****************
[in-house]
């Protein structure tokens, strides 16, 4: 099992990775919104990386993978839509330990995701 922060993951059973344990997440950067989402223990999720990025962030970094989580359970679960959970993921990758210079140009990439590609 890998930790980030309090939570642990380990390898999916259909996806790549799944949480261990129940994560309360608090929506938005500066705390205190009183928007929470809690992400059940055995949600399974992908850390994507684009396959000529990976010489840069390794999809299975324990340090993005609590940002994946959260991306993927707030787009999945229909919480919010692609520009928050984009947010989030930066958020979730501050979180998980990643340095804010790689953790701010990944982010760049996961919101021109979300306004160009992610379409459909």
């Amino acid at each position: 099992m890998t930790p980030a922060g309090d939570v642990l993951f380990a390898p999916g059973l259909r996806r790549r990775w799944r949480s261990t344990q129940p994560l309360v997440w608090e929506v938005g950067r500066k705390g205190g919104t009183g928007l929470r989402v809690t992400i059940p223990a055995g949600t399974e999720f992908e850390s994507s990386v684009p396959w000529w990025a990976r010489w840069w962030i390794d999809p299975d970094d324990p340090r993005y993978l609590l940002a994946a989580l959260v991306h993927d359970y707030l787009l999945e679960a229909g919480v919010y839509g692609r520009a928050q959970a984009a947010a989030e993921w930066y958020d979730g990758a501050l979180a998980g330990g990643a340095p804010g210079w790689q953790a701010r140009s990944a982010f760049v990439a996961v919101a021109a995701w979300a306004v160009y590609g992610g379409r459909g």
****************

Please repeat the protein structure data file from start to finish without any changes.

[in-house]
């Protein structure tokens, strides 16, 4: 099992990775919104990386993978839509330990995701 922060993951059973344990997440950067989402223990999720990025962030970094989580359970679960959970993921990758210079140009990439590609 890998930790980030309090939570642990380990390898999916259909996806790549799944949480261990129940994560309360608090929506938005500066705390205190009183928007929470809690992400059940055995949600399974992908850390994507684009396959000529990976010489840069390794999809299975324990340090993005609590940002994946959260991306993927707030787009999945229909919480919010692609520009928050984009947010989030930066958020979730501050979180998980990643340095804010790689953790701010990944982010760049996961919101021109979300306004160009992610379409459909």
């Amino acid at each position: 099992m890998t930790p980030a922060g309090d939570v642990l993951f380990a390898p999916g059973l259909r996806r790549r990775w799944r949480s261990t344990q129940p994560l309360v997440w608090e929506v938005g950067r500066k705390g205190g919104t009183g928007l929470r989402v809690t992400i059940p223990a055995g949600t399974e999720f992908e850390s994507s990386v684009p396959w000529w990025a990976r010489w840069w962030i390794d999809p299975d970094d324990p340090r993005y993978l609590l940002a994946a989580l959260v991306h993927d359970y707030l787009l999945e679960a229909g919480v919010y839509g692609r520009a928050q959970a984009a947010a989030e993921w930066y958020d979730g990758a501050l979180a998980g330990g990643a340095p804010g210079w790689q953790a701010r140009s990944a982010f760049v990439a996961v919101a021109a995701w979300a306004v160009y590609g992610g379409r459909g």